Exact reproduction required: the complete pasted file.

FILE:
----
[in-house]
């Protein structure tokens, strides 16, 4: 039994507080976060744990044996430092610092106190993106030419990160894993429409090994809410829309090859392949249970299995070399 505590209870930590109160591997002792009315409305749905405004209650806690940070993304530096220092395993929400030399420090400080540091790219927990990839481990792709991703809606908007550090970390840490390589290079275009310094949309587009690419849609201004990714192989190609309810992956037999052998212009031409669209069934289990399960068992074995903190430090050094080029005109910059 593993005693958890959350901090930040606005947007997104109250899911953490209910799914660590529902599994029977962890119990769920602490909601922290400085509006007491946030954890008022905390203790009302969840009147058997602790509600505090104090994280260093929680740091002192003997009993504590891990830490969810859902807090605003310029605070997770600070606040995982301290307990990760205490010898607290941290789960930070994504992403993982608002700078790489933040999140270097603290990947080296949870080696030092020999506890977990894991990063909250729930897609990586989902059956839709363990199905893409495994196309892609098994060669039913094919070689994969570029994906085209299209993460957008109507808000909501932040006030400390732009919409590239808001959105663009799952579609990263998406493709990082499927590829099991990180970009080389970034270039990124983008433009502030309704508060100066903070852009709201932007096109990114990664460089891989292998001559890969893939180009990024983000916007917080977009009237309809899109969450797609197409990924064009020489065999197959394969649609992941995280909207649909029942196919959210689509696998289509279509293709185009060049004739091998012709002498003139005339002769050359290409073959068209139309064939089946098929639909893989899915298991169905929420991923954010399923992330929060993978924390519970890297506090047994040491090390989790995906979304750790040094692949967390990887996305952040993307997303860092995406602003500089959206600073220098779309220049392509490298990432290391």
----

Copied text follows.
[in-house]
């Protein structure tokens, strides 16, 4: 039994507080976060744990044996430092610092106190993106030419990160894993429409090994809410829309090859392949249970299995070399 505590209870930590109160591997002792009315409305749905405004209650806690940070993304530096220092395993929400030399420090400080540091790219927990990839481990792709991703809606908007550090970390840490390589290079275009310094949309587009690419849609201004990714192989190609309810992956037999052998212009031409669209069934289990399960068992074995903190430090050094080029005109910059 593993005693958890959350901090930040606005947007997104109250899911953490209910799914660590529902599994029977962890119990769920602490909601922290400085509006007491946030954890008022905390203790009302969840009147058997602790509600505090104090994280260093929680740091002192003997009993504590891990830490969810859902807090605003310029605070997770600070606040995982301290307990990760205490010898607290941290789960930070994504992403993982608002700078790489933040999140270097603290990947080296949870080696030092020999506890977990894991990063909250729930897609990586989902059956839709363990199905893409495994196309892609098994060669039913094919070689994969570029994906085209299209993460957008109507808000909501932040006030400390732009919409590239808001959105663009799952579609990263998406493709990082499927590829099991990180970009080389970034270039990124983008433009502030309704508060100066903070852009709201932007096109990114990664460089891989292998001559890969893939180009990024983000916007917080977009009237309809899109969450797609197409990924064009020489065999197959394969649609992941995280909207649909029942196919959210689509696998289509279509293709185009060049004739091998012709002498003139005339002769050359290409073959068209139309064939089946098929639909893989899915298991169905929420991923954010399923992330929060993978924390519970890297506090047994040491090390989790995906979304750790040094692949967390990887996305952040993307997303860092995406602003500089959206600073220098779309220049392509490298990432290391």